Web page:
Pentafluorophenol

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Pentafluorophenol
Pentafluorophenol.svg
Names
Preferred IUPAC name
Pentafluorophenol
Identifiers
3D model (JSmol)
ChemSpider
ECHA InfoCard 100.011.123 Edit this at Wikidata
EC Number
  • 212-235-8
UNII
  • InChI=1S/C6HF5O/c7-1-2(8)4(10)6(12)5(11)3(1)9/h12H
    Key: XBNGYFFABRKICK-UHFFFAOYSA-N
  • C1(=C(C(=C(C(=C1F)F)F)F)F)O
Properties
C6HF5O
Molar mass 184.065 g·mol−1
Appearance white solid or colorless liquid
Melting point 32.8 °C (91.0 °F; 305.9 K)
Boiling point 145.6 °C (294.1 °F; 418.8 K)
Hazards
GHS labelling:
GHS05: CorrosiveGHS07: Exclamation mark
Danger
H302, H312, H314, H315, H319, H335
P260, P261, P264, P270, P271, P280, P301+P312, P301+P330+P331, P302+P352, P303+P361+P353, P304+P340, P305+P351+P338, P310, P312, P321, P322, P330, P332+P313, P337+P313, P362, P363, P403+P233, P405, P501
Except where otherwise noted, data are given for materials in their standard state (at 25 °C [77 °F], 100 kPa).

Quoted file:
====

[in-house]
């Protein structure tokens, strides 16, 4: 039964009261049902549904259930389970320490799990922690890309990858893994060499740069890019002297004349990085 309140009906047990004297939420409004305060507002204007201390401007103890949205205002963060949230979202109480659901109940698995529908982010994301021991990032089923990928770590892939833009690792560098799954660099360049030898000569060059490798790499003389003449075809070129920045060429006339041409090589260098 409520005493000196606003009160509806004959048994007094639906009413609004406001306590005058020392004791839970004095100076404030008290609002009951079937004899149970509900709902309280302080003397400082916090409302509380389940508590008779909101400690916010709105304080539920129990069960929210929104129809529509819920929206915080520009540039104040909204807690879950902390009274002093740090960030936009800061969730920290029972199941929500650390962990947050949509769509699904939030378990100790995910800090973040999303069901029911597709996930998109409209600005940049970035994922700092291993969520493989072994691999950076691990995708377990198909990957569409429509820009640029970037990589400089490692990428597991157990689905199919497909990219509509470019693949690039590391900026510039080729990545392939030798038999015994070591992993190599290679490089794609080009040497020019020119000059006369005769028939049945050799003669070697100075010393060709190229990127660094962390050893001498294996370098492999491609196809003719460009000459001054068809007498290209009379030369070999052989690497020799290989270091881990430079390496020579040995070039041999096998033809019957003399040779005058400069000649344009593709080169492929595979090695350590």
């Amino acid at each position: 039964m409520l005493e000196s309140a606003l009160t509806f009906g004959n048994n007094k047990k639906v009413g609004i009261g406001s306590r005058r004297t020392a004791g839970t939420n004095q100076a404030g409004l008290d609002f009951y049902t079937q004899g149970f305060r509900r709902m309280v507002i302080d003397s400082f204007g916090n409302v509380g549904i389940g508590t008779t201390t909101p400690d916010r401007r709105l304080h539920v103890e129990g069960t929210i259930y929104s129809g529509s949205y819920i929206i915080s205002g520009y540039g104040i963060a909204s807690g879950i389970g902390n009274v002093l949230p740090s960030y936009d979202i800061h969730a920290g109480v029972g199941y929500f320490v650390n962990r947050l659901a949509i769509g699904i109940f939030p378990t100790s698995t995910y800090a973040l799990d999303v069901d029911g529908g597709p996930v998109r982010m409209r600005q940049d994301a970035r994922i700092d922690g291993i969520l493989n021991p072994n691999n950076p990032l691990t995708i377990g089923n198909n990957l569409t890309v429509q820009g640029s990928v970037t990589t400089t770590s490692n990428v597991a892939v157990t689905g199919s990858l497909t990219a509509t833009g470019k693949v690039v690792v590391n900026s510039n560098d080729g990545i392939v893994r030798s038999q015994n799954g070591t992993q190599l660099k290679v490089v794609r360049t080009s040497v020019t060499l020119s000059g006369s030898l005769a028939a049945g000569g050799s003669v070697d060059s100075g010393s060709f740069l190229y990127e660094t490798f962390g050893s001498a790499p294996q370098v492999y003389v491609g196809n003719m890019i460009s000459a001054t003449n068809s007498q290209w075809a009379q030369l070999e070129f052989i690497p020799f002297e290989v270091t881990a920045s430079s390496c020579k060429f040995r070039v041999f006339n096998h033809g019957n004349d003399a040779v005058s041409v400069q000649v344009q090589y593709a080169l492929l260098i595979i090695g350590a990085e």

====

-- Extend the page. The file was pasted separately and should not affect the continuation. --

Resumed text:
Pentafluorophenol is the organofluorine compound (specifically a fluoroalcohol) with the formula C6F5OH. This is the perfluorinated analogue of phenol. It is a white odorless solid that melts just above room temperature. With a pKa of 5.5, it is one of the most acidic phenols.

Uses[edit]

Pentafluorophenol is used to prepare pentafluorophenyl esters, which are active esters useful in peptide synthesis.[1]

Environmental hazards[edit]

Pentafluorophenol is considered hazardous because of oral, dermal and inhalation toxicity and because it causes "severe skin burns and eye damage."[2][3]

References[edit]

  1. ^ Jones K, DeAmicis C (2009). "Pentafluorophenol". Encyclopedia of Reagents for Organic Synthesis. pp. 1–9. doi:10.1002/047084289X. hdl:10261/236866.
  2. ^ "Pentafluorophenol SAFETY DATA SHEET". Thermo Fisher Scientific. January 18, 2018. Retrieved 26 February 2021.
  3. ^ "Pentafluorophenol". PubChem. National Center for Biotechnology Information. February 20, 2021. Retrieved 26 February 2021.